By Harmony Phuong Huynh
What is Gardasil?
Gardasil is the first available vaccine against genital human papillomavirus (HPV), the most common sexually transmitted virus in the United States. There are various strains of HPV. Made by the company Merck Inc., the vaccine protects against HPV types 6, 11, 16 and 18 in both males and females (Centers for Disease Control and Prevention, “Human Papillomavirus”; Cerner Multum, Inc.). Gardasil protects both males and females from anal cancer and precancerous lesions caused by those four HPV types. In girls and young women of ages 9 to 26, this vaccine protects against HPV types 16 and 18 that are the cause of nearly 75% of cervical cancer cases, 70% of vaginal cancer cases, and 50% of vulvar cancer cases. In females, Gardasil also protects against types 6 and 11 that are the cause of 90% of genital warts cases. In boys and men of ages 9 to 26, the FDA approved Gardasil for the prevention of genital warts caused by HPV types 6 and 11, which constitute 90% of genital warts cases (Cerner Multum, Inc.; U.S. Food and Drug Administration, “Gardasil”).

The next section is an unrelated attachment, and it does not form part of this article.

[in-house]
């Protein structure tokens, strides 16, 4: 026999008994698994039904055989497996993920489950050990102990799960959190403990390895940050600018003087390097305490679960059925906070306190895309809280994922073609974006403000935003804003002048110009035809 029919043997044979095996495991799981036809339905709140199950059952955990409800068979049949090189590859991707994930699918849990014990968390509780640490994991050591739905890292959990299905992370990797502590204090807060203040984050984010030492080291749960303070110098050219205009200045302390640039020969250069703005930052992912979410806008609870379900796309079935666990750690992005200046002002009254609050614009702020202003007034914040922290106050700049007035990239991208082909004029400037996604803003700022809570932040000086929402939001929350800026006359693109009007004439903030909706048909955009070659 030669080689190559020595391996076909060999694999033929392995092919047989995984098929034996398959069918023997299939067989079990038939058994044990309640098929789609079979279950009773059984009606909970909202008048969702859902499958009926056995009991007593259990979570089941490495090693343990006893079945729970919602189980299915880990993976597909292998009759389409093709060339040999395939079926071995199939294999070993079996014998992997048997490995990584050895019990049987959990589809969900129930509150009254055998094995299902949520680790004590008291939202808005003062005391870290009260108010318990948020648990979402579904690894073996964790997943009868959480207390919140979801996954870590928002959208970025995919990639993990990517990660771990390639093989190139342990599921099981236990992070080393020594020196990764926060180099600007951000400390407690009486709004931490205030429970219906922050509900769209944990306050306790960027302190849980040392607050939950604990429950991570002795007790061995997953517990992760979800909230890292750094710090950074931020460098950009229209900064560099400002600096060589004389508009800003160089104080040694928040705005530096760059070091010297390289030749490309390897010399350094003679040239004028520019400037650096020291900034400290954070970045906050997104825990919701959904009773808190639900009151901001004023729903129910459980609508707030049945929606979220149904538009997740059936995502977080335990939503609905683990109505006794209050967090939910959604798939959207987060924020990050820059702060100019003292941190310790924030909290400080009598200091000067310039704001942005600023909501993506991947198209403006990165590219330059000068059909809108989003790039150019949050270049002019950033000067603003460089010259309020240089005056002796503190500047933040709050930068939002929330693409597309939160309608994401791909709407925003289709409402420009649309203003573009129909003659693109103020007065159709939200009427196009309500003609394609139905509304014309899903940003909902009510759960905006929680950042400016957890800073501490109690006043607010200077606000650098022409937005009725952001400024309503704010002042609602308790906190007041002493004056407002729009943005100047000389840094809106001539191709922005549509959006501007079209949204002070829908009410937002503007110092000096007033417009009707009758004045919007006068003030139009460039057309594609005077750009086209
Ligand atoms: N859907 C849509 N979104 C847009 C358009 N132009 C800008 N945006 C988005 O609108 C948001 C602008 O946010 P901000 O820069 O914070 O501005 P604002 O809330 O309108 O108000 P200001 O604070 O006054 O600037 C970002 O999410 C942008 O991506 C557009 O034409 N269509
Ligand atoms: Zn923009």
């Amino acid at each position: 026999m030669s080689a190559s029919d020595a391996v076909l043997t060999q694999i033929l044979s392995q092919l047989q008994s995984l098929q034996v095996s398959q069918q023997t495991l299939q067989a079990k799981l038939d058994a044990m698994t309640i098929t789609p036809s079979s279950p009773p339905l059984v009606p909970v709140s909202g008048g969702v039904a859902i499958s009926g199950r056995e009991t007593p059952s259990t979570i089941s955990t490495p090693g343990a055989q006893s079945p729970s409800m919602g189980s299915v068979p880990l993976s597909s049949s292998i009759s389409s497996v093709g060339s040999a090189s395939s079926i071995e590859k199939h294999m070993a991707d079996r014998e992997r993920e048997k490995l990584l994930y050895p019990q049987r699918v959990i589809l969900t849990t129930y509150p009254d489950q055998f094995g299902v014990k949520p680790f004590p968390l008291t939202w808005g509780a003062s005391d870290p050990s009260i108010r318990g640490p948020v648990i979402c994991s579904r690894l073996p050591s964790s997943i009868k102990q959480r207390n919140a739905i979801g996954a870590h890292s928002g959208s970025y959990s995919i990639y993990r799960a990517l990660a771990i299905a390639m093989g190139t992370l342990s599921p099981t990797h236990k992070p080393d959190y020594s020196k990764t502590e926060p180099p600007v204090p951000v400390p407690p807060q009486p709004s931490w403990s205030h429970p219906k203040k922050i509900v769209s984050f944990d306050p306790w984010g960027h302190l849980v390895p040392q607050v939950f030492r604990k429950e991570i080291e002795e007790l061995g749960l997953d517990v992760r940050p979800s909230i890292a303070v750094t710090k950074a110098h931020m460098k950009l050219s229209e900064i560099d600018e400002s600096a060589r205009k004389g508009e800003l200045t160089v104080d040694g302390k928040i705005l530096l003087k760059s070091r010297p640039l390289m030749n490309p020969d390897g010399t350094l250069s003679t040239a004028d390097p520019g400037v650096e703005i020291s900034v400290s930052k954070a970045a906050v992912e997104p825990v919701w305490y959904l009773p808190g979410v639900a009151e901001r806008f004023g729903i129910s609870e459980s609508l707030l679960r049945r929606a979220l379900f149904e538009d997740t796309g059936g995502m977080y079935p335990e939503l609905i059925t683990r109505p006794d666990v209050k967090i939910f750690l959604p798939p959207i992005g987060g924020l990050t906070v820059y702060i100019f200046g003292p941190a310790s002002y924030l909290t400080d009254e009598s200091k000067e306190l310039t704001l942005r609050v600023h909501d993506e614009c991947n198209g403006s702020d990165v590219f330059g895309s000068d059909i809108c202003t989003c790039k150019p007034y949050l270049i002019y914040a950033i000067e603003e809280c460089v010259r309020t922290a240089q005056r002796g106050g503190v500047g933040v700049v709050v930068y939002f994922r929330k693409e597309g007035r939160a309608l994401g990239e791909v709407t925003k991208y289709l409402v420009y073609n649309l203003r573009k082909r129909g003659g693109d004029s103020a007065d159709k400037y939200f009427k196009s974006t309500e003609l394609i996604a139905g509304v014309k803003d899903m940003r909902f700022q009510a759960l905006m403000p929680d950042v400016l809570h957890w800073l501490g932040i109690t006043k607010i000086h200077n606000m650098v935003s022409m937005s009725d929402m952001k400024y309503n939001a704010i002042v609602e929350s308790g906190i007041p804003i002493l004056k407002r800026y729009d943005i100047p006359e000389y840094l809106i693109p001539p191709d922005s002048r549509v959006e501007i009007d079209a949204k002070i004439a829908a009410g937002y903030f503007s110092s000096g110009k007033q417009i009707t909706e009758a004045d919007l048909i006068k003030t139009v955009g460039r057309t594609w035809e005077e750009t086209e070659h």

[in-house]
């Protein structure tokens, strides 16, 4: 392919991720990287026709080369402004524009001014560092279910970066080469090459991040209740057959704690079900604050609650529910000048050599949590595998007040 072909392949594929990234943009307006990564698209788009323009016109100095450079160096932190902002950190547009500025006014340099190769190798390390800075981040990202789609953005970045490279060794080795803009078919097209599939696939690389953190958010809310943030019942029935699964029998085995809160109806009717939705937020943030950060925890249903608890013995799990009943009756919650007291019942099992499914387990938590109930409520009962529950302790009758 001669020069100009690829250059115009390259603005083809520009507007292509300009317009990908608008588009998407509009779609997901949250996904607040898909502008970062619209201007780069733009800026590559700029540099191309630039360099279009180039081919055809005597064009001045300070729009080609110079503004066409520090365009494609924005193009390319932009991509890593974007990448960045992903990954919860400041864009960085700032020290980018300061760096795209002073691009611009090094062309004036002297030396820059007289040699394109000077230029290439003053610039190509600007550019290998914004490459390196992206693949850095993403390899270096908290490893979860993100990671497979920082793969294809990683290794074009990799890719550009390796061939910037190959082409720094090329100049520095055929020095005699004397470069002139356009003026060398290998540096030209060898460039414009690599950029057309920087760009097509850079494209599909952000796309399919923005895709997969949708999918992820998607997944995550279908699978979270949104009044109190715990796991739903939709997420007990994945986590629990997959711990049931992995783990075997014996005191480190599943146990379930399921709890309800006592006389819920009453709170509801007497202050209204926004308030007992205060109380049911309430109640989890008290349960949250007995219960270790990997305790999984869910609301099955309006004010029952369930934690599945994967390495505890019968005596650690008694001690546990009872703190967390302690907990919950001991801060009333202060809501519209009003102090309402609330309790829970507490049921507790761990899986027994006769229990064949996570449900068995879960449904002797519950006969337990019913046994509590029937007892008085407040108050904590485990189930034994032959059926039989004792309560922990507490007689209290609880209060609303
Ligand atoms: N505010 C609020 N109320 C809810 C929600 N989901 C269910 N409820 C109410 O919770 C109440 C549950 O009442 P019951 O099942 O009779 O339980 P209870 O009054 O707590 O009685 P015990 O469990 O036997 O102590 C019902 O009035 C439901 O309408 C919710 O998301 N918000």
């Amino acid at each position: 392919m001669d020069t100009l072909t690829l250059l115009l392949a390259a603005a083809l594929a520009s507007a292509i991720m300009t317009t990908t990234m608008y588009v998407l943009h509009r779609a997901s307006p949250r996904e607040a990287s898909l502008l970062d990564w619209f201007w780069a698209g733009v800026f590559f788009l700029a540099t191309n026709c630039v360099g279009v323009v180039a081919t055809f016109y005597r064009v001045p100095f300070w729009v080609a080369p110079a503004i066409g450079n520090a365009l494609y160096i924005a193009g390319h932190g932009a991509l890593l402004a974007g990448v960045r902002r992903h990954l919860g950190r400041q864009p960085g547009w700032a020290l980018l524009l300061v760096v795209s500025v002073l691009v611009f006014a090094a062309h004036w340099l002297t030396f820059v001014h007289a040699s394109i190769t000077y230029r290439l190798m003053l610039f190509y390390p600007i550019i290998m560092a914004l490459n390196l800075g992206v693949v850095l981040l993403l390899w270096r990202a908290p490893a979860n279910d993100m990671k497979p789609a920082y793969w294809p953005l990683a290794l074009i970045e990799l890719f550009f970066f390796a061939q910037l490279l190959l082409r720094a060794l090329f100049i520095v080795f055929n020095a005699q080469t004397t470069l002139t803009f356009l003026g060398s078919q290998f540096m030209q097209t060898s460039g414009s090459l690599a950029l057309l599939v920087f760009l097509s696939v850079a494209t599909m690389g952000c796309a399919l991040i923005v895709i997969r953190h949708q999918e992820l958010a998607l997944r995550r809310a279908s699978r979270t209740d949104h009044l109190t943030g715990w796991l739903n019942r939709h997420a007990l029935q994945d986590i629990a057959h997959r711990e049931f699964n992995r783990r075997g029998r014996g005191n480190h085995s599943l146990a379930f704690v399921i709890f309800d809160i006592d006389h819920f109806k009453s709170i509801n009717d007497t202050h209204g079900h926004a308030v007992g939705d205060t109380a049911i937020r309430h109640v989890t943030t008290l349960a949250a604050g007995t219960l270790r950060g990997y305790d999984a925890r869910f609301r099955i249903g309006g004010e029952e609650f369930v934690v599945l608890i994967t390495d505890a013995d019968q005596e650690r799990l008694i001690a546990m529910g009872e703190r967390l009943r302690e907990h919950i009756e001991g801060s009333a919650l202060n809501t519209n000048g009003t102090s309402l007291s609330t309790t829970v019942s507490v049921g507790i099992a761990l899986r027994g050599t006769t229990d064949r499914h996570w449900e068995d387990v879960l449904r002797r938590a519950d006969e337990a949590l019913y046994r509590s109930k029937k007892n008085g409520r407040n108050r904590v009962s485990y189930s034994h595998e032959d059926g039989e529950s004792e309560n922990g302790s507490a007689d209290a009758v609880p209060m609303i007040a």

It is important to note that Gardasil may not completely protect anyone, nor has it been shown to protect against diseases associated with the other 26 or more sexually transmitted HPV types or against diseases not caused by HPV. This vaccine does not prevent all cervical cancer cases, making it crucial for women who have (or have not) been vaccinated to continue routine cervical cancer screenings, such as annual pap smears. In addition, Gardasil is not a treatment for cancer or genital warts and is not effective for those who already been infected with HPV (Cerner Multum, Inc.).
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